USDA loans are low-interest, fixed-rate loans that do not require a down payment. The United States Department of Agriculture finances the home loans through a mortgage lender to homebuyers who want to purchase a home in specific rural or suburban areas and meet eligibility income requirements.

Down payment assistance programs reduce the amount homebuyers need to save for a down payment. Assistance can come in grants, second mortgages, deferred-payment loans, low-interest loans, or matched savings programs for homebuyers who meet the eligibility requirements.

State-sponsored assistance programs typically come in the form of grants from state agencies and nonprofits. Typically offered to first-time homebuyers, applicants are required to meet the eligibility requirements for the program, which can include a maximum income level for their household size.

Decide on an affordable monthly mortgage payment

Buying a home is likely the biggest purchase you will ever make, so deciding on an affordable budget is advisable before actively looking for homes. When your credit score, savings, and debts are at the level that you can qualify for a mortgage, it’s important to meet with your loan officer to get pre-qualified for a home loan.

It can be tempting to search for a house based on the total amount you are pre-qualified to obtain rather than determining if you can comfortably afford the monthly mortgage payment. However, it is essential to consider other costs associated with owning a home. You need to budget for closing costs (about 4% of the purchase price), moving services, annual property taxes, homeowner’s insurance, and utilities. If your down payment is below 20% on a conventional or FHA loan, you will also need to budget for monthly mortgage insurance.

A method for testing whether a certain amount will work in your current budget is to start setting aside that amount for a couple of months and seeing if it’s doable. If you can pay for your current monthly expenses and keep that amount to the side successfully, you have found a comfortable amount you can afford and move forward with purchasing your home.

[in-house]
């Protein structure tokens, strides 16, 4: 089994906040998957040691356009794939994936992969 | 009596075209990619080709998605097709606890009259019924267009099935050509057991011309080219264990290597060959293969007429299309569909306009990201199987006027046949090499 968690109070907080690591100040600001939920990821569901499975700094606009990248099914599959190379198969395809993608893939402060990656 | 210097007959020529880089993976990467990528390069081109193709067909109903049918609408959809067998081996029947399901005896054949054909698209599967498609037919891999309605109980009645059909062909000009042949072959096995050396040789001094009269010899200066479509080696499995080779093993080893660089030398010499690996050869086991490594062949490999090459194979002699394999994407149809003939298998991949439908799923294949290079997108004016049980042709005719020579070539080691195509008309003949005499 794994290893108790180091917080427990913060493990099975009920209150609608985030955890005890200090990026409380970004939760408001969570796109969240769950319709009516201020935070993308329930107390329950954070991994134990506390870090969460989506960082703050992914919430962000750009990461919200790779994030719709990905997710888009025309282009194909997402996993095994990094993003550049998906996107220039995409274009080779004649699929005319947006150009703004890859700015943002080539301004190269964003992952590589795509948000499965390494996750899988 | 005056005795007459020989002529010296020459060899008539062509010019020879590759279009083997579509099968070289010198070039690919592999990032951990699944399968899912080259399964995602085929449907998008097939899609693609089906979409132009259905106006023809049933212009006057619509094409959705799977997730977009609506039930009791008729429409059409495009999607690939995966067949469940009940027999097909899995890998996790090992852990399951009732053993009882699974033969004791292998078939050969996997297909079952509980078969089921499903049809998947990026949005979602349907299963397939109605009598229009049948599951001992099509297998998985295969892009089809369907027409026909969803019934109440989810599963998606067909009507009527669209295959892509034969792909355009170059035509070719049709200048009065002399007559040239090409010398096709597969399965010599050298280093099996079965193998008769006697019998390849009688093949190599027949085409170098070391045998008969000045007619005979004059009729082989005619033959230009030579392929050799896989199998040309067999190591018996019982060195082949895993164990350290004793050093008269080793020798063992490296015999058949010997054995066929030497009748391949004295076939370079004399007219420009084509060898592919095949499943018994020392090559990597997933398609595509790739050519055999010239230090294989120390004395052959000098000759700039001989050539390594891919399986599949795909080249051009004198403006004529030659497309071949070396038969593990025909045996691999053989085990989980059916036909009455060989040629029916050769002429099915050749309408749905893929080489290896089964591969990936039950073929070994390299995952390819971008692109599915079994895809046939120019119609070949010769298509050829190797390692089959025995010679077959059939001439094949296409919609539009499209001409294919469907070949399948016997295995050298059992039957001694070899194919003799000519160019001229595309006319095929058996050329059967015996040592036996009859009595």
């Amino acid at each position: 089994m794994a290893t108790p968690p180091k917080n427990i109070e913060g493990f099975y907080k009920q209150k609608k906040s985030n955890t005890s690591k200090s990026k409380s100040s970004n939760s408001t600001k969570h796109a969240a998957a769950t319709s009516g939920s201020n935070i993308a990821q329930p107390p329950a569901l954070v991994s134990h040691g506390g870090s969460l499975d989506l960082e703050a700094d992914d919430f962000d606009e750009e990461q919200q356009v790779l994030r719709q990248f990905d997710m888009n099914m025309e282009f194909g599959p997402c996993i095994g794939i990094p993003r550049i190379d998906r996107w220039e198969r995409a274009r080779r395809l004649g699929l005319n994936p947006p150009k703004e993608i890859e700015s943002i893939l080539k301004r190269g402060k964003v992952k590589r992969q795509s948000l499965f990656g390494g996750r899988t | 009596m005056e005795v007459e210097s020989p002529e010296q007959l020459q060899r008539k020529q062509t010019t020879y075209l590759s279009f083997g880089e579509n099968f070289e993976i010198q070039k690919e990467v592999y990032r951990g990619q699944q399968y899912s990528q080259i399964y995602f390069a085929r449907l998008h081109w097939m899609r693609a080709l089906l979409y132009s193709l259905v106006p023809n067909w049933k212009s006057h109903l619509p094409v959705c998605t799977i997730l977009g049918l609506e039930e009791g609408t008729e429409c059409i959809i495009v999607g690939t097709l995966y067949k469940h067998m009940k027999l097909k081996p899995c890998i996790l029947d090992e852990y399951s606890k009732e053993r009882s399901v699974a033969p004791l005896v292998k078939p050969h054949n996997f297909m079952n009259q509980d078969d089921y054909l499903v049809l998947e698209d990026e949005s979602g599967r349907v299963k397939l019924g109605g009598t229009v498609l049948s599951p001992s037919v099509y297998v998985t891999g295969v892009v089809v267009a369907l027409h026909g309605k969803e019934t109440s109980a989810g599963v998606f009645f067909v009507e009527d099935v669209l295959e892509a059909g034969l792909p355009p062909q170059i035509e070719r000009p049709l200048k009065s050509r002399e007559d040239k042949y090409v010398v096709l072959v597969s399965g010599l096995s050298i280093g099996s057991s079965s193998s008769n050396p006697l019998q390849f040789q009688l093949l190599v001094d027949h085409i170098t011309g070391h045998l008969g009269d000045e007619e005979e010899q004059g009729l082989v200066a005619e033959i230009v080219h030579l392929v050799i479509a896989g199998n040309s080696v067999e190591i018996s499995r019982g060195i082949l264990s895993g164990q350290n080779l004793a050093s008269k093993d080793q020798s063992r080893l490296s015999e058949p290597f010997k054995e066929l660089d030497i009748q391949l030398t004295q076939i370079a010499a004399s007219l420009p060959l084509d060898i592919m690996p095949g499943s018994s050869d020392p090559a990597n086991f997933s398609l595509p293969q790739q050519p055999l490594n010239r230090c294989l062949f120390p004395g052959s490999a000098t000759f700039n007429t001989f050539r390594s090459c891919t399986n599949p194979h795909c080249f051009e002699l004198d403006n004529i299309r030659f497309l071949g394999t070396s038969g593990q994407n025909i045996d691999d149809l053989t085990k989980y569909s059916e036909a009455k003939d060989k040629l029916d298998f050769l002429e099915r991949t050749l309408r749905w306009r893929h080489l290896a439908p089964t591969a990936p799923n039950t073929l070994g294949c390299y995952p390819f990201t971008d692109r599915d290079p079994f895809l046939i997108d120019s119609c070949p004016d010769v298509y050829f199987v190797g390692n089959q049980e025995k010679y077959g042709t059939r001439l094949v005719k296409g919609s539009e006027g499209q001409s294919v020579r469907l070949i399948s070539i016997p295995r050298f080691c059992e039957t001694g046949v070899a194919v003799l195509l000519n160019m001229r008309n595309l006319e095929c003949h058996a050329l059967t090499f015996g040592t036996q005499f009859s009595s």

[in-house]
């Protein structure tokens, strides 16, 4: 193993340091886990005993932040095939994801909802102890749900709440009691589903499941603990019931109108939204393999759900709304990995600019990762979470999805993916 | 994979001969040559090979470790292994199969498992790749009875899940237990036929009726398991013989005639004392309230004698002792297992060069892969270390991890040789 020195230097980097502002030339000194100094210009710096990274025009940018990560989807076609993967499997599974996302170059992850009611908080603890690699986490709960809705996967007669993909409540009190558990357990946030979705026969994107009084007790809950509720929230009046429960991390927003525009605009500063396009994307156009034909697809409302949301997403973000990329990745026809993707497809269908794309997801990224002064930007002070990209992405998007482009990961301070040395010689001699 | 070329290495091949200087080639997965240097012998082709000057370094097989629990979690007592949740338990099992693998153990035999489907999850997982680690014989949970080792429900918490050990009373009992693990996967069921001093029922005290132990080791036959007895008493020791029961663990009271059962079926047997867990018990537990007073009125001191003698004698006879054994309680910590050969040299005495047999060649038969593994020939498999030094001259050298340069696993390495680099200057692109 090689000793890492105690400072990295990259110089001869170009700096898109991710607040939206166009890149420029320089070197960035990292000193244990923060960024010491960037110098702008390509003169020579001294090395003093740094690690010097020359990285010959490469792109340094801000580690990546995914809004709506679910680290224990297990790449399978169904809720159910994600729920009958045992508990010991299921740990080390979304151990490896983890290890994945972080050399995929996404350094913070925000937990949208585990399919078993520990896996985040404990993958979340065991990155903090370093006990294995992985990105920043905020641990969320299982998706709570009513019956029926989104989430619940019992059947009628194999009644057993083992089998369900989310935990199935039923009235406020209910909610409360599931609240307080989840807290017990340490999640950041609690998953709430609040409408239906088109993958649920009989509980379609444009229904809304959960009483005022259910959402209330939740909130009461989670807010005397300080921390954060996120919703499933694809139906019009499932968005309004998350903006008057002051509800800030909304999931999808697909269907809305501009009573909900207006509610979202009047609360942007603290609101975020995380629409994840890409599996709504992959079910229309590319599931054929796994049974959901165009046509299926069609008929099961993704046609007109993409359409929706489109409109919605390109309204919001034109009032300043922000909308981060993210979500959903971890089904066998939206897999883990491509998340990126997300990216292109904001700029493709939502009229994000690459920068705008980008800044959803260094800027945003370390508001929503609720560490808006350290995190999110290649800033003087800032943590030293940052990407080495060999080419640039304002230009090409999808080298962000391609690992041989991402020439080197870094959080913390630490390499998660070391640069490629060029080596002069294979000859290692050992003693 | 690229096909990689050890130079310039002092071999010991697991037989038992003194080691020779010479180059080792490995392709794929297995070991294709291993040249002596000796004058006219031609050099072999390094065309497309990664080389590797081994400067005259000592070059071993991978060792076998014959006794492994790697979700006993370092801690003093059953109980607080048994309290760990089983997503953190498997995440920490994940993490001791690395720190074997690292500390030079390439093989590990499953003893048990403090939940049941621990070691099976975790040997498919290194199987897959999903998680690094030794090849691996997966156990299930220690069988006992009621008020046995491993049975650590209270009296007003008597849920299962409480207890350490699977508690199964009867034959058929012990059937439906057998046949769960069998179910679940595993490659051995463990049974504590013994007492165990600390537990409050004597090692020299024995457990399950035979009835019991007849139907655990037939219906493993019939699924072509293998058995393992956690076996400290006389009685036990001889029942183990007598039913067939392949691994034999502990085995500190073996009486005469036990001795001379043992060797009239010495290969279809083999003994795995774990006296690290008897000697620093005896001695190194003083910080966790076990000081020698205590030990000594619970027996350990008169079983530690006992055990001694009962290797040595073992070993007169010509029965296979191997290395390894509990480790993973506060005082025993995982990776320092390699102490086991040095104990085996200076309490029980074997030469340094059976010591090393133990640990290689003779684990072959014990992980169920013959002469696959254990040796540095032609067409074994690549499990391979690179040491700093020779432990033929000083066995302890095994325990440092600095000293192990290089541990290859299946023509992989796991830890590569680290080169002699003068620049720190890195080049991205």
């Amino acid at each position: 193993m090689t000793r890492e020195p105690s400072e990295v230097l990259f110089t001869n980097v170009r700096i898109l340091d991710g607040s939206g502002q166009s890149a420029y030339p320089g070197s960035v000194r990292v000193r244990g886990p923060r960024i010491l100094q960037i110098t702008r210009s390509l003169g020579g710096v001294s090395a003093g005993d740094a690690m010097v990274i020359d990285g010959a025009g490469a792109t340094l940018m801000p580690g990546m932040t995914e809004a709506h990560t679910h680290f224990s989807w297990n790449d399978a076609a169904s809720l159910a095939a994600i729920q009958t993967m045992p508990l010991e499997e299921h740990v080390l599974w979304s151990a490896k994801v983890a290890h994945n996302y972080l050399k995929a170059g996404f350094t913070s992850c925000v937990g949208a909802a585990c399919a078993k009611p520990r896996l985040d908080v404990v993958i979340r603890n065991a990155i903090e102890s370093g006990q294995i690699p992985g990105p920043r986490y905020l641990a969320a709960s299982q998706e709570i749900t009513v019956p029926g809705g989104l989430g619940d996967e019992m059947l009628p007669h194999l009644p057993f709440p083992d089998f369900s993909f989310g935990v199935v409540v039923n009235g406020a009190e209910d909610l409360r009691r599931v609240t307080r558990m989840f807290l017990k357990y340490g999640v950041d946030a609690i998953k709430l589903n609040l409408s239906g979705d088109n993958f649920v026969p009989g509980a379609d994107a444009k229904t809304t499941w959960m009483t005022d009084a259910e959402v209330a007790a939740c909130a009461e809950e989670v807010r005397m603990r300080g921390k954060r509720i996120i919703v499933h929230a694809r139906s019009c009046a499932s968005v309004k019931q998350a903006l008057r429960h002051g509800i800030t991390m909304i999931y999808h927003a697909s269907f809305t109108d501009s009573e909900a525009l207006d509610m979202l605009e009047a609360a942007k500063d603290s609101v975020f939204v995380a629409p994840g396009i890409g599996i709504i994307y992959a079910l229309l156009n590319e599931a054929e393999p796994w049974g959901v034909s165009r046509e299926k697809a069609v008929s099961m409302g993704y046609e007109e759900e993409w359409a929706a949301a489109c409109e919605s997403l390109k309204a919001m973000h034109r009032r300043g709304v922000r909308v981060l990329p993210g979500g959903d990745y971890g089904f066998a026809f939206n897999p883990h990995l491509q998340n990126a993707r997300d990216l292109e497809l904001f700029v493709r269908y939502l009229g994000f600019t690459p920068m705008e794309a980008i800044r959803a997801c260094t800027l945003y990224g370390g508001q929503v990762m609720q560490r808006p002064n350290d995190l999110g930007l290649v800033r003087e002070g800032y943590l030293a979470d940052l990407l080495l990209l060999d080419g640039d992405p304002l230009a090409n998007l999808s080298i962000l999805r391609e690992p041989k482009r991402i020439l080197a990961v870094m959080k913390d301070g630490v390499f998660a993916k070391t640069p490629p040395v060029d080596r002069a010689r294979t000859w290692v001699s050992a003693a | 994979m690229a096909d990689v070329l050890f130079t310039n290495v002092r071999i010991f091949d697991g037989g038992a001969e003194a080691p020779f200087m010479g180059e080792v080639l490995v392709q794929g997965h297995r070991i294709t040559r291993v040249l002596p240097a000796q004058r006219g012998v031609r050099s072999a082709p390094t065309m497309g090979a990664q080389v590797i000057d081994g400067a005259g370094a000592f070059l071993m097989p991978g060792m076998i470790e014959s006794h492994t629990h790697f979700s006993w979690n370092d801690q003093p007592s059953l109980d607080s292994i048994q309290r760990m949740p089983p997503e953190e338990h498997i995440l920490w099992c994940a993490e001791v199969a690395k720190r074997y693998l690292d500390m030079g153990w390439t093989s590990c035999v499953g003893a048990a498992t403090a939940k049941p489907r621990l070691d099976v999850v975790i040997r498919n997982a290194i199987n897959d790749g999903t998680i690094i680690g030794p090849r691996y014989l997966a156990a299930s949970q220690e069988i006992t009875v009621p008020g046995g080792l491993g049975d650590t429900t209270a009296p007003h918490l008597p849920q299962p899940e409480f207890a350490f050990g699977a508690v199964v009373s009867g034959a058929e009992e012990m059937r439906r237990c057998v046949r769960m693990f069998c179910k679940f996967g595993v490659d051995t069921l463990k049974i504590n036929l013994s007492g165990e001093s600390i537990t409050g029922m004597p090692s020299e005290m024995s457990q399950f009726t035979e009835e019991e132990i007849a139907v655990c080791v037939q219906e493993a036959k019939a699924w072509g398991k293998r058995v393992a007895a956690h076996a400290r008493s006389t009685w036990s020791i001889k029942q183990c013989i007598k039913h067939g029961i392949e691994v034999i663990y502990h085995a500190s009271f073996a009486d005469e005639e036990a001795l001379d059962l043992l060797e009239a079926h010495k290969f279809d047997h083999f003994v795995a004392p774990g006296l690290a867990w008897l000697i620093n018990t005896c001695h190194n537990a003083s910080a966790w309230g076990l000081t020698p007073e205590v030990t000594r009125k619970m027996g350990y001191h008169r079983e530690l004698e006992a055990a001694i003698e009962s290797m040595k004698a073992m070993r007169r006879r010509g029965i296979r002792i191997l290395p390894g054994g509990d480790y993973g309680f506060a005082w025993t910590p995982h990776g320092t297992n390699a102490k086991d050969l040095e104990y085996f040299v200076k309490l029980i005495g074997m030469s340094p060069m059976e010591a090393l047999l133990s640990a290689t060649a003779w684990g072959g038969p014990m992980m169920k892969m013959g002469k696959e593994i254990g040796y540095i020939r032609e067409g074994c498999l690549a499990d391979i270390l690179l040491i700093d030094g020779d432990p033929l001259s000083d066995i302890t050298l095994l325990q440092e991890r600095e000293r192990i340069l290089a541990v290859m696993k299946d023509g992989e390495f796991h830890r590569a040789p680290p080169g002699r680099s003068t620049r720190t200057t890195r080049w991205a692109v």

Tip: You can use the 28% rule, which recommends that your mortgage should not be above 28% of your gross income each month, to help determine your monthly mortgage payment.

Create a goal and budget to save for your home

Before proceeding with your home purchase:

  1. Verify with your loan officer that you have enough money to cover your down payment, closing costs, and first month’s mortgage payment. You can accomplish this best by setting a goal to save money in a separate savings account.
  2. Be specific and clear when defining your goal, and formulate a plan on how you will achieve this goal.
  3. Create a detailed household budget to identify how you are spending your income. It can deter you from making unnecessary purchases and identify areas to reduce spending.

Tip: Make a list of your needs vs. wants. Look at your list of wants and try to reduce that list down as much as you can to save money!

For additional tips on creating a savings goal and budgeting, please read our blog, 10 Ways to Save for a Down Payment on a Home.

Don’t let your current salary discourage you from achieving homeownership. By following these tips and creating a financial plan, you can work towards saving enough money to feel financially secure with purchasing your first home.

 

* CoreLogic Single-Family Rent Index (SFRI)